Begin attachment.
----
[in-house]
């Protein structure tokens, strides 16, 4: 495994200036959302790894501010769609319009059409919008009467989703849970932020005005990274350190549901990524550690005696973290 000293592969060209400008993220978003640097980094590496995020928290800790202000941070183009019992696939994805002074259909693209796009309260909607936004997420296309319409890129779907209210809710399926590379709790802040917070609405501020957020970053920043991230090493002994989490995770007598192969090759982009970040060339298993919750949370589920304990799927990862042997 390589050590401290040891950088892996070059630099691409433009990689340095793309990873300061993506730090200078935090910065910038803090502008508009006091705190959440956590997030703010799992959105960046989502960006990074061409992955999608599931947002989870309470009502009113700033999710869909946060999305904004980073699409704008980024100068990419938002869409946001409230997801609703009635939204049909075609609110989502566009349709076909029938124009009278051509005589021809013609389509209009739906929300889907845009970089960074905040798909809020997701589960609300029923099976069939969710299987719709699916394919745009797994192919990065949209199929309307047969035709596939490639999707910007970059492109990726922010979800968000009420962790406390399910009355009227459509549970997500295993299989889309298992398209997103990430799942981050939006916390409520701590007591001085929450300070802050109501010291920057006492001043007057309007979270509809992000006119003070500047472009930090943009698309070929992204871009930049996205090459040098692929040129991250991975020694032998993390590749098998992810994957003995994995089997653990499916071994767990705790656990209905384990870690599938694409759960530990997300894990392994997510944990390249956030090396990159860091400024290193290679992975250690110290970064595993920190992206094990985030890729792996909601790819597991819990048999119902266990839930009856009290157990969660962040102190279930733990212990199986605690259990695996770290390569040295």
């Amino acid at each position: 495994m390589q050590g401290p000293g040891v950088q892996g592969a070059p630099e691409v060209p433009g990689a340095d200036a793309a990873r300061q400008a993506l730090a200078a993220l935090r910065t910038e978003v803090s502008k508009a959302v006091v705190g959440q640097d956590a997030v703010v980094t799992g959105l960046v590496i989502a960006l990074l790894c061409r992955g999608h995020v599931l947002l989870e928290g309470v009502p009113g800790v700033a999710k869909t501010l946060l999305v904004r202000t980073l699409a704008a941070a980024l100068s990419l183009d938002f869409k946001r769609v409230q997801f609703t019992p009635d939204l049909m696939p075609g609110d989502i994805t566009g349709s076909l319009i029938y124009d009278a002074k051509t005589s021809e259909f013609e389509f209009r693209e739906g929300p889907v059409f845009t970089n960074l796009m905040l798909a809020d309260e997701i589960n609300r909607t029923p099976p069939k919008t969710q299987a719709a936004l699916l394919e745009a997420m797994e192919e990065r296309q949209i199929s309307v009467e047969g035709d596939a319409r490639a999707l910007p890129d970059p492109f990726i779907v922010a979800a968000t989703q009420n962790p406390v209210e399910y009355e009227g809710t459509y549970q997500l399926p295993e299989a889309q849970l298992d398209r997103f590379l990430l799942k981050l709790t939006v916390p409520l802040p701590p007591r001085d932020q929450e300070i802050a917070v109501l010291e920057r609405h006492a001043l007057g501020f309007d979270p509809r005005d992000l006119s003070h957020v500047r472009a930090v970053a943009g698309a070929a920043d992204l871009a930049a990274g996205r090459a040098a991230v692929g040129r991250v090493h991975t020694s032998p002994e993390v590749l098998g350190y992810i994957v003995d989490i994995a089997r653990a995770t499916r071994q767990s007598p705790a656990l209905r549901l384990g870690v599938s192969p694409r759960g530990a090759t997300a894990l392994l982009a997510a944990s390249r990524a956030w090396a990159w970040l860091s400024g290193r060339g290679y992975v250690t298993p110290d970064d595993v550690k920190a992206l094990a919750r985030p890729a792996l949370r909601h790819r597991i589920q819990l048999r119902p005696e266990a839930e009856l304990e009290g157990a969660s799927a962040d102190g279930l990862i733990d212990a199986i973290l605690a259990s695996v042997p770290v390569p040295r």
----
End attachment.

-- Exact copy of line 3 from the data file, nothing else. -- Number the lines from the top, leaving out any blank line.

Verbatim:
């Amino acid at each position: 495994m390589q050590g401290p000293g040891v950088q892996g592969a070059p630099e691409v060209p433009g990689a340095d200036a793309a990873r300061q400008a993506l730090a200078a993220l935090r910065t910038e978003v803090s502008k508009a959302v006091v705190g959440q640097d956590a997030v703010v980094t799992g959105l960046v590496i989502a960006l990074l790894c061409r992955g999608h995020v599931l947002l989870e928290g309470v009502p009113g800790v700033a999710k869909t501010l946060l999305v904004r202000t980073l699409a704008a941070a980024l100068s990419l183009d938002f869409k946001r769609v409230q997801f609703t019992p009635d939204l049909m696939p075609g609110d989502i994805t566009g349709s076909l319009i029938y124009d009278a002074k051509t005589s021809e259909f013609e389509f209009r693209e739906g929300p889907v059409f845009t970089n960074l796009m905040l798909a809020d309260e997701i589960n609300r909607t029923p099976p069939k919008t969710q299987a719709a936004l699916l394919e745009a997420m797994e192919e990065r296309q949209i199929s309307v009467e047969g035709d596939a319409r490639a999707l910007p890129d970059p492109f990726i779907v922010a979800a968000t989703q009420n962790p406390v209210e399910y009355e009227g809710t459509y549970q997500l399926p295993e299989a889309q849970l298992d398209r997103f590379l990430l799942k981050l709790t939006v916390p409520l802040p701590p007591r001085d932020q929450e300070i802050a917070v109501l010291e920057r609405h006492a001043l007057g501020f309007d979270p509809r005005d992000l006119s003070h957020v500047r472009a930090v970053a943009g698309a070929a920043d992204l871009a930049a990274g996205r090459a040098a991230v692929g040129r991250v090493h991975t020694s032998p002994e993390v590749l098998g350190y992810i994957v003995d989490i994995a089997r653990a995770t499916r071994q767990s007598p705790a656990l209905r549901l384990g870690v599938s192969p694409r759960g530990a090759t997300a894990l392994l982009a997510a944990s390249r990524a956030w090396a990159w970040l860091s400024g290193r060339g290679y992975v250690t298993p110290d970064d595993v550690k920190a992206l094990a919750r985030p890729a792996l949370r909601h790819r597991i589920q819990l048999r119902p005696e266990a839930e009856l304990e009290g157990a969660s799927a962040d102190g279930l990862i733990d212990a199986i973290l605690a259990s695996v042997p770290v390569p040295r």